School Social Work:
School social workers service children in a variety of settings regarding a variety of issues. Typically, students receive services through an IEP (individualized education plan) or a 504 plan, but can also receive services as deemed necessary by the school team. Parents are an integral part of the school team, and of the decision making process. Children receive assistance in developing skills that help them to be more successful in the school setting. Typical areas addressed by school social workers are: social skills, self-esteem, self-regulation, coping with family changes, and anxiety/school refusal. Social workers also commonly provide classroom groups regarding social-emotional skills, such as with the “Safe and Caring Schools” curriculum, bullying prevention, and any other topics as determined by school staff. Below is a description of what school social workers do, and was taken from the website of the Illinois Association of School Social Workers.
What is a School Social Worker?
School Social Workers (SSW) are a vital part of the educational team, working together with educational administrators, teachers, counselors, psychologists, nurses, speech and language pathologists and other staff. Their unique graduate level training in social work enables them to understand and interpret the influences of the school, home, and community on children. School Social Workers identify factors that can make school a more successful experience for students.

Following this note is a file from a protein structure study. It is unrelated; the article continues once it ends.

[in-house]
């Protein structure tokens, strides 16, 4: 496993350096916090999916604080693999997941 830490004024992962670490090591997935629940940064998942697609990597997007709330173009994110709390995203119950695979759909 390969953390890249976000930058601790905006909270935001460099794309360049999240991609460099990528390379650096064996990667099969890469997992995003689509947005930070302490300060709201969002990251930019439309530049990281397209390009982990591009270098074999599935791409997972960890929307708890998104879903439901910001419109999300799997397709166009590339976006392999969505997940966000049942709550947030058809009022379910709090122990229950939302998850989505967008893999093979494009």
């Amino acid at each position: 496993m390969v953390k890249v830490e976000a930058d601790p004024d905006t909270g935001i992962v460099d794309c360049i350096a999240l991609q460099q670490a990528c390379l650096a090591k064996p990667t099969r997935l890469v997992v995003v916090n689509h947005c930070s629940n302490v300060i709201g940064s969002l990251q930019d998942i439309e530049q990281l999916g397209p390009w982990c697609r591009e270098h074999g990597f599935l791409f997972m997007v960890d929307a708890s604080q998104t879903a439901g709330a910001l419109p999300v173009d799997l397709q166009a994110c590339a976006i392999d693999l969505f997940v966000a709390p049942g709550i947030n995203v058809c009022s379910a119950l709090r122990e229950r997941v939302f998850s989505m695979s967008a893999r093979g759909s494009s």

What do School Social Workers Do?
School social workers help STUDENTS:
- Achieve maximum benefit from their educational opportunities
- Understand themselves and others
- Cope with stress
- Develop decision making skills
School social workers help PARENTS:
- Participate effectively in their children’s education
- Understand and meet their children’s social and emotional needs
- Understand programs available to students with special needs
- Utilize school and community resources effectively
School social workers help SCHOOLS:
- Understand factors (cultural, societal, economic, familial, health, etc.) that affect students
- Abilities to make maximum use of their school experience
- Utilize their resources in meeting the educational, social, and emotional needs of students
- Promote a safe school environment
School Social Workers help COMMUNITIES:
- Understand school policies, programs, and practice
- Minimize those environmental factors which inhibit learning
Develop resources to adequately meet the needs of students and families
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